Beverage concentrations unknown

An unknown factor is whether high readings in fresh leaves will lead to harmful levels in the drink itself. Drying four pounds of fresh leaves to produce one pound of dried leaves concentrates the radioactive material between four and five times. Dried leaves (ara cha) tested in Minamiashigara were found to contain 3000 Bq/kg of cesium isotopes. Cesium-137 has a half-life of 30 years and Cesium-134 is radioactive for two years. However many of these radioactive particles are never ingested as they remain in the leaves after steeping.

Agricultural ministryofficials estimate tea brewed from contaminated leaves contains between 30 and 45 times less cesium (60 grams of green tea, brewed 60 seconds, in 2580 ml of 90-degree C water).

Japan’s radiation limits are set below the 1000 Bq/kg threshold for cesium listed in the Food and Agricultural Organization and World Health Organization’s Codex Alimentarius. The food safety guidelines were updated May 2 for nuclear emergencies.

The international safety standard for radioactive cesium in water is 200 Bq/l (5 milisieverts). Agriculture ministry officials maintain that radioactive materials are diluted between 1-to-30 and 1-to-45 using minimally processed leaves and by one-sixth to one-ninth in tea made from fresh leaves. Tea drinkers typically use 4 grams to make 160 militers of tea.

"Early data in cup suggests less than 10 percent is getting into the tea, but that is a hypothesis, not necessarily a like-for-like analysis," advises Dr. Andrew Scott, a British tea expert. He notes that it is common practice in Asia to drink tea leaves brewed more than once."

Virtually all the Kanagawa region’s tea, collectively known as Ashigara, is consumed domestically. As a precaution the prefecture halted all shipments of tea leaves within its boundaries. Private sector and public testing has been ongoing across Japan since the discovery of radioactive iodine and cesium in vegetables but this is the first instance where tea has been contaminated.

The Ashigara region borders Shizuoka. The discovery of Cesium-137 on May 9 has been traced to the earlier explosion at the Fukushima-Diiachi powerplant. The Minamiashigara area gardens tested 570 Bq/kg with subsequent tea readings of 780 Bq/kg reported in tea leaves sampled in Odawara and 740 Bq/kg in Kiyokawa tea leaves. Samples from Yugawa gardens were tested at 680 Bq/kg. Kanagawa officials say the gardens will be tested again next month just prior to the nibancha harvest. Until then the harvest of green tea is suspended. In late May tests near Izu city revealed tea with 98 bq/kg of cesium. The tea was banned.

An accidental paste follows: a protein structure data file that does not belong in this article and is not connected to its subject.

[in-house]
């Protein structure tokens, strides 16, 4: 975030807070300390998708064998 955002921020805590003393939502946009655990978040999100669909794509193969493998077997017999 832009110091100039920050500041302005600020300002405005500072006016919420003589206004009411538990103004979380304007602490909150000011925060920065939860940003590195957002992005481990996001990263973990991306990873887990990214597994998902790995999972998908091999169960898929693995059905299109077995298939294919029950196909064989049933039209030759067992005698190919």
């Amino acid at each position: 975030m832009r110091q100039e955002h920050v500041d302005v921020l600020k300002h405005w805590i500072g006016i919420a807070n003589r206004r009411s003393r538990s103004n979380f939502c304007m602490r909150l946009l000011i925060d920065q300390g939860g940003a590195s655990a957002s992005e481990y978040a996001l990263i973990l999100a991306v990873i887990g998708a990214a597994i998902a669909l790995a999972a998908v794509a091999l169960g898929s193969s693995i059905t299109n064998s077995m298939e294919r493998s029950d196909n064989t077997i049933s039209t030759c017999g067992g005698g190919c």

In a similar situation following the 1986 explosion and meltdown of the Chernobyl reactors in the Soviet Union, samples from tea gardens in Turkey and Georgia tested at 25,000 bq/kg to 89,000 bq/kg. Cay-Kur, Turkey’s national tea company, buried 58,000 tons of the most contaminated teas and simply blended the remainder with the previous year's crop to arrive at an average 12,500 bq/kg reading. At that time less was known about the hazards of food borne radionuclides. Subsequent experiments showed that 60 percent of the radiation was transferred to the liquor from contaminated leaves.

The concern among Japanese tea professionals is over reaction. Kotaro Tanimoto, President of the Tea Import/Export Association prepared the attached report primarily for the European market. It provides a general overview useful when explaining the situation to customers that are predictably alarmed. Click here to view the presentation from the Japan Tea Exporter’s Association.

On learning of the contamination retailer Steven Sartini at La Teiera Eclettica in Milan, Italy expressed frustration that “I now have no arguments to use when the ever increasing numbers of customers declare they will stop consuming any tea from Japan. Some have even stated concern for Chinese teas that, as far as they're concerned (due to total ignorance of geography), is close enough to Japan for radioactive contamination…”

Monitoring the Situation

Several very useful websites are updated frequently regarding the situation in Japan. Real time radiological monitoring is available from the Ministry of Education, Culture, Sports, Science and Technology (MEXT).

Click here to download readings of radioactivity in Japan.

Click here to download readings of radioactivity by prefecture.

Click here for a interactive map that indicates the level of radioactivity in Japan's 47 prefectures.

The International Atomic Energy Agency provides daily briefings on the situation in Japan. The IAEA's Fukushima Nuclear Accident Update Log closely follows progress as the Japanese strive to contain radiation leaking from the stricken power facility.

The United States Department of Energy maintains a helpful blog called "The Situation in Japan" that is updated frequently. The department also produced a very informative slide presentation that you can download here.

The World Health Organization issued this guidance on food safety useful to tea retailers, importers of Japanese tea and wholesalers answering questions from their clients and the public.

Dan Bolton